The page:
After numerous delays, Crackdown 3 has finally come out on Xbox On X and the PC. Crackdown 3 was meant to be the game that would showcase the power of the Cloud, however, and as we’ve already stated, the end result is not as mind-blowing as Microsoft was claiming back in 2015. And now that the game has finally been released, it’s time to benchmark it and see how it performs on the PC platform.
For this PC Performance Analysis, we used an Intel i7 4930K (overclocked at 4.2Ghz) with 16GB of DDR3 RAM at 2133Mhz, AMD’s Radeon RX580 and RX Vega 64, NVIDIA’s RTX 2080Ti, GTX980Ti and GTX690, Windows 10 64-bit, GeForce driver 418.91 and the Radeon Software Adrenalin 2019 Edition 19.2.2. Unfortunately, NVIDIA has currently set the game on Single GPU mode in its latest drivers, meaning that our GTX690 behaved similarly to a single GTX680.
Sumo Digital has implemented a wide range of graphics settings to tweak. PC gamers can adjust the quality of Post-Processing, Effects, Character Detail, Vehicle Texture, World Texture, Effects Texture, Shadow Map, Texture Filtering, Anti-Aliasing, Foliage Draw Distance, Global Level of Detail, Light Shafts, Lens Flare, Bloom, Shadow, Ambient Occlusion, Realtime Global Illumination, Screen Space Reflections and Particle Effects. There are also two Sharpening sliders, and the game comes with some really detailed performance overlay stats. Seriously, these are among the most detailed PC graphics settings we’ve seen to date (each and every setting also has a description that lets players know whether it will impact the CPU, GPU or both).
Crackdown 3 comes with different builds for its single-player and multiplayer campaigns. Unfortunately, though, we had major issues with its multiplayer mode. Both the single-player and multiplayer modes suffer from stuttering issues and we had major latency issues in pretty much all the multiplayer matches we played. Seriously, the whole experience was awful and since it’s almost impossible to benchmark the multiplayer build in its current state, we’ll be solely focusing on its single-player mode.
In order to find out how the game scales on multiple CPUs, we’ve simulated a dual-core and a quad-core system. Surprisingly enough, Crackdown 3 can run with 60fps at 1080p on Ultra settings even on a dual-core CPU (and without Hyper Threading). What’s really disappointing here, however, is the game’s inability to scale on more than four CPU cores/threads. Our six-core and simulated quad-core systems behaved similarly and there weren’t any performance differences between them at all. Crackdown 3 uses the DirectX 12 API so we expected better scaling on multiple CPU cores/threads.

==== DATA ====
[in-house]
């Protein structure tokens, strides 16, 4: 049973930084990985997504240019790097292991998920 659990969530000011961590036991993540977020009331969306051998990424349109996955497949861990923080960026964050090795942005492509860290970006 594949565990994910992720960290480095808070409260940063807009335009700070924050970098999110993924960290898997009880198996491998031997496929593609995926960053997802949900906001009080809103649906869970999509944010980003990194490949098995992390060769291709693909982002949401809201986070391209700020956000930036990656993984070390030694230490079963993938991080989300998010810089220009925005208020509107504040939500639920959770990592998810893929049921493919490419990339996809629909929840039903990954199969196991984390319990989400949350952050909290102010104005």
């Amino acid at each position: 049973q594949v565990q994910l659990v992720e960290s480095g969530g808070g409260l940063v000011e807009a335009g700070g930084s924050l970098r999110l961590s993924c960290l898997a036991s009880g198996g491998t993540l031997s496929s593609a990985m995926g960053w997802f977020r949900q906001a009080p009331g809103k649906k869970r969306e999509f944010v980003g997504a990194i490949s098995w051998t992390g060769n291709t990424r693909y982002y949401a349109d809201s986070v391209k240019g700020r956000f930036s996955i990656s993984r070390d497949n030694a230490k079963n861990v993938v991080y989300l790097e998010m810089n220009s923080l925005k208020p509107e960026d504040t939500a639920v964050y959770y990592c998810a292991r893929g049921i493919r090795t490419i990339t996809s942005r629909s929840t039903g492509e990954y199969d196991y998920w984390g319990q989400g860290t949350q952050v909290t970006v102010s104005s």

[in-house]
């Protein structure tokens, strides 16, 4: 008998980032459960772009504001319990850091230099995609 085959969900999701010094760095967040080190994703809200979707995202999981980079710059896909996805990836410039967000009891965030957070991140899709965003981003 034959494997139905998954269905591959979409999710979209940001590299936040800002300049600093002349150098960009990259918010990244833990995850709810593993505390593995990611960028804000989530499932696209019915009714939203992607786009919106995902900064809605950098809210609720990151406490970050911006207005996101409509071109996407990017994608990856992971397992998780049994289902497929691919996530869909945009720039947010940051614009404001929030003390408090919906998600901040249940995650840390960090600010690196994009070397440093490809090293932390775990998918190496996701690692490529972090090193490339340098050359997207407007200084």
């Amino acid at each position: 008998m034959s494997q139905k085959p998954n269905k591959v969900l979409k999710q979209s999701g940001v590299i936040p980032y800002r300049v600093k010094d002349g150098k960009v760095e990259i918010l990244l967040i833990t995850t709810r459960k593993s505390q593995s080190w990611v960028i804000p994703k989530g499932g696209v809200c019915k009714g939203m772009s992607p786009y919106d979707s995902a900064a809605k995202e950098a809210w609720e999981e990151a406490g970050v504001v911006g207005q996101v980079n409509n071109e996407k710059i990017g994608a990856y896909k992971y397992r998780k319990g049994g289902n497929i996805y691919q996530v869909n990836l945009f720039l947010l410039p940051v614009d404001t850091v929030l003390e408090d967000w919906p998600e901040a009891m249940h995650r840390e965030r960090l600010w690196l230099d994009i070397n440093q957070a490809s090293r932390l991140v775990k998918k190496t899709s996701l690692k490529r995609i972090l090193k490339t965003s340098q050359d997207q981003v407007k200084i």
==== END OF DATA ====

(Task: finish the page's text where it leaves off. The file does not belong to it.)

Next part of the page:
Crackdown 3 also does not require a high-end GPU in order to be enjoyed. At 1080p, most of our graphics cards were able to provide a smooth 60fps experience. To be honest, though, we were expecting better performance on AMD’s hardware. Both our AMD Radeon RX580 and Vega 64 were used to their fullest at 1080p, and the performance difference between the Vega 64 and the NVIDIA GeForce GTX980Ti wasn’t that big.
At 2560×1440, our NVIDIA GeForce GTX980Ti, AMD Radeon RX Vega 64 and NVIDIA GeForce RTX2080Ti were able to provide a constant 60fps experience on Ultra settings. As for 4K, the only GPU that was able to provide a smooth gaming experience was the NVIDIA GeForce RTX2080Ti.
Now while it’s pretty obvious that Crackdown 3 can be enjoyed with 60fps on multiple PC configurations, the game currently suffers from some really awful stuttering issues. These stutters occur even when standing still so they are definitely not caused by texture streaming. We don’t know what is happening here and why the game suffers from these issues, however these stuttering issues are worse than what some players experienced in some older Far Cry games and – I’m not kidding here – make the game completely unplayable.
We were also unable to capture any screenshots while playing the game. Whenever we were hitting the screenshot key for Windows 10 applications, our framerate was dropping to 44fps (you can clearly see this in the above graphics settings screenshots). We haven’t experienced this issue in any other Windows 10 game so – again – we don’t know what is causing this abnormal behaviour.
Graphics wise, Crackdown 3 looks dated. And when I say dated, I mean really… really… really dated. While Crackdown 3 comes with numerous graphics settings to tweak, it doesn’t look particularly impressive. In fact, the PC version of Yakuza Kiwami (which is basically a remaster of a Playstation 3 game) feels better visually than Microsoft’s latest exclusive. Moreover, the cel-shaded effect in Crackdown 3 attempts to hide a lot of the game’s graphical issues like the low-resolution textures that you can easily notice while playing.
In conclusion, and while Crackdown 3 does not really require a high-end PC system for 60fps, it is currently unplayable due to its severe stuttering issues. We’ve also experienced major latency issues in the multiplayer modes (and unfortunately there isn’t any server browser list to select the server with the lowest lag/latency). Seriously, Crackdown 3 is a mess in its current state, and Microsoft and Sumo Digital need to address these issues as soon as possible.